“My guitar playing has always been based on pure emotion,” he says. “When I played with [drummer] Don [Brewer] and [bassist] Mel [Schacher], I just got into this frame of mind, and I was cookin’. We all shared that mindset. I could never read music, but I knew how to put melodies across in my solos, and I could get the audience going.”
While spending time off the road, Farner has been keeping his chops in shape in a rather unusual style. “I’m 72 now, so I’ve got to work the muscles a little more than when I was a young guy,” he says. “I came up with this stretch where I push my fingertips down into the couch, into the cushion next to me. I make my fingers go backward and hold them like that for a few minutes, and then I make them go the other way. It stretches my tendons, and when I’m ready to pick up the guitar, I’m good to go.”
Below, Farner looks back at the recording of five noteworthy tracks from his long and remarkable career…
“Heartbreaker” from ‘On Time’ (1969)
“This was my first attempt at songwriting. I just started playing the chords, played ’em over and over, and soon enough the melody came to me. Then I started hearing everything – the drums, the bass, how I should play guitar. I had it in my back pocket for a few years before Grand Funk. In fact, we did it in the Bossmen for the last six months that I was with them.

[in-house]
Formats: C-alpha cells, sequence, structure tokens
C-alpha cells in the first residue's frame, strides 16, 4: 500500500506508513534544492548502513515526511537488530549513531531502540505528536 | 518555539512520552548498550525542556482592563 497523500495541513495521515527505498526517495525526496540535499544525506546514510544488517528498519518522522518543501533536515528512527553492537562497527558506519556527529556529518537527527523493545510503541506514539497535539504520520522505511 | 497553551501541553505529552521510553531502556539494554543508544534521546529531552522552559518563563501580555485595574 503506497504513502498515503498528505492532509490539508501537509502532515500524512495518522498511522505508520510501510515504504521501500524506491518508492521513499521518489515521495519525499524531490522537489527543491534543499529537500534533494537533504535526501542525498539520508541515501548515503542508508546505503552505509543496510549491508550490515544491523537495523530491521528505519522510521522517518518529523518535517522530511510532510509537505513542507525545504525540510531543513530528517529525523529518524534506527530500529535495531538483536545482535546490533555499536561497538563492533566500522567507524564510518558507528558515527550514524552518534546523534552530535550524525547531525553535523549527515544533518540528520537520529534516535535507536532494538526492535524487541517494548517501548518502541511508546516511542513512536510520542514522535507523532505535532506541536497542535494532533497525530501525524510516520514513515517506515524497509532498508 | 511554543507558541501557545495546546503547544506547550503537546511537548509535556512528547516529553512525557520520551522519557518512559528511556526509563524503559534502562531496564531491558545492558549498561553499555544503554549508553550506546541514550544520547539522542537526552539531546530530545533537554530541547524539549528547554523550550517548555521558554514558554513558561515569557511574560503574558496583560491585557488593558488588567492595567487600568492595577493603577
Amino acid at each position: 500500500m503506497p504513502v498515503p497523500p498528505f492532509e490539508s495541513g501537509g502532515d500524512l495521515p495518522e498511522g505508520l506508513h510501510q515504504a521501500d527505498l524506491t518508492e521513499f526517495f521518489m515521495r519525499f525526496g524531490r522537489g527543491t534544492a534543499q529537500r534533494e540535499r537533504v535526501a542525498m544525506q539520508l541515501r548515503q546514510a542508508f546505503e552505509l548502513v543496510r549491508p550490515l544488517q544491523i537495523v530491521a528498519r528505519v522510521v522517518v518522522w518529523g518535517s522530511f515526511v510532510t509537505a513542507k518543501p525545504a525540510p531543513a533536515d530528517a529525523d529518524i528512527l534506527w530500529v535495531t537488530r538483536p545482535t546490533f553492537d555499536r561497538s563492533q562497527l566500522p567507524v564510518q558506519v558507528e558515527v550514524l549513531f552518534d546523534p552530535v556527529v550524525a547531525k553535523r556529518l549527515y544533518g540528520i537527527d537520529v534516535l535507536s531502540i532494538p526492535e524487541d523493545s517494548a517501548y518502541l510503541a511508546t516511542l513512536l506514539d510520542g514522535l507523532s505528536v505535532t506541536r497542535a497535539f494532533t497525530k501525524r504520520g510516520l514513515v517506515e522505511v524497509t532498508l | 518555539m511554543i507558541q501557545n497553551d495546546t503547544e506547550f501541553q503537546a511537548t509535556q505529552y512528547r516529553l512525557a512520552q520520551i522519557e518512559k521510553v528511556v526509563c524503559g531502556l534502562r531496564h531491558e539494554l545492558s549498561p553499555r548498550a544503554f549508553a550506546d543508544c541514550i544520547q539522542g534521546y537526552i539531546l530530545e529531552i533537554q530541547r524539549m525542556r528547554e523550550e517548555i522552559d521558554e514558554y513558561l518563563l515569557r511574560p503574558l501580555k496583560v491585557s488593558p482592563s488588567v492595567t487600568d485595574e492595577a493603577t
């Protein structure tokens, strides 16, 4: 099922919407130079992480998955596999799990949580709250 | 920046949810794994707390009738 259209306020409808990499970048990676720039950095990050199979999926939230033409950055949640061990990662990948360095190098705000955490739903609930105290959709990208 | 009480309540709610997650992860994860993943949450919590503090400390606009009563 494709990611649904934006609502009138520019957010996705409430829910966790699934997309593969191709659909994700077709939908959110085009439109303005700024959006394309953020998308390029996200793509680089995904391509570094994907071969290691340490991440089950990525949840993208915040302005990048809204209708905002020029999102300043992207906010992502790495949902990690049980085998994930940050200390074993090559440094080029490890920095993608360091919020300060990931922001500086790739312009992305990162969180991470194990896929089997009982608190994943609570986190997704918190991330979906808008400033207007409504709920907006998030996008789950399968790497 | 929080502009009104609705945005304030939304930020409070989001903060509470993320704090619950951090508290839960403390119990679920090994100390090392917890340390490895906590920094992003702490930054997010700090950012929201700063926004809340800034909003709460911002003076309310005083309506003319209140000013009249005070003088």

“Dick Wagner really liked the song. We’d play it live, and there’d be the breakdown section where I do a guitar solo. The crowd loved it. It wasn’t so much that I was a great musician; it was because I was going after the audience. It was passion.
“I played it with Grand Funk pretty much the same way as I did with the Bossmen. There wasn’t any reason to change it. By the time we got in the studio, I could’ve played it in my sleep. It was a one-take deal. Of course, the whole first album was done in three days – recorded and mixed.
“I used my Musicraft Messenger guitar and my West Fillmore amplifier, and I just ripped. I remember [producer] Terry Knight heard us track ‘Heartbreaker’ one time, and he said, ‘Okay, that’s done. What’s next?’ Listening back to it was thrilling. You know, we’re making a record, so I was like, ‘Wow, it’s really happening. Somebody pinch me!’”
“Closer To Home (I’m Your Captain)” from ‘Closer To Home’ (1970)